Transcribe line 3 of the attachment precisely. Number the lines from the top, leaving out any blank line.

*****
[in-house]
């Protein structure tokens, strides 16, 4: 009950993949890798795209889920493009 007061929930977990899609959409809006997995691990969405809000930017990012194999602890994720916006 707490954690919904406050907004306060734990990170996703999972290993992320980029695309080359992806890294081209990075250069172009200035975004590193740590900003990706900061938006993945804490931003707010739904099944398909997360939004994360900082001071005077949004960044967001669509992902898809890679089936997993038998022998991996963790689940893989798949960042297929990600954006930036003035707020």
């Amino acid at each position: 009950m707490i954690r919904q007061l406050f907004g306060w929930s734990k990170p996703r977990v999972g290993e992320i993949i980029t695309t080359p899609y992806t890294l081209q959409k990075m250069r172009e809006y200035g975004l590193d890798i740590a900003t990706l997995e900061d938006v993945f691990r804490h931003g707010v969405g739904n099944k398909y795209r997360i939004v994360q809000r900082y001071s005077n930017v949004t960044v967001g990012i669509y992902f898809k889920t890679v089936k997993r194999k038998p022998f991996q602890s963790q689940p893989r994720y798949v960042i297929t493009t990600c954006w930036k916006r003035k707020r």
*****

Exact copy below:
């Amino acid at each position: 009950m707490i954690r919904q007061l406050f907004g306060w929930s734990k990170p996703r977990v999972g290993e992320i993949i980029t695309t080359p899609y992806t890294l081209q959409k990075m250069r172009e809006y200035g975004l590193d890798i740590a900003t990706l997995e900061d938006v993945f691990r804490h931003g707010v969405g739904n099944k398909y795209r997360i939004v994360q809000r900082y001071s005077n930017v949004t960044v967001g990012i669509y992902f898809k889920t890679v089936k997993r194999k038998p022998f991996q602890s963790q689940p893989r994720y798949v960042i297929t493009t990600c954006w930036k916006r003035k707020r």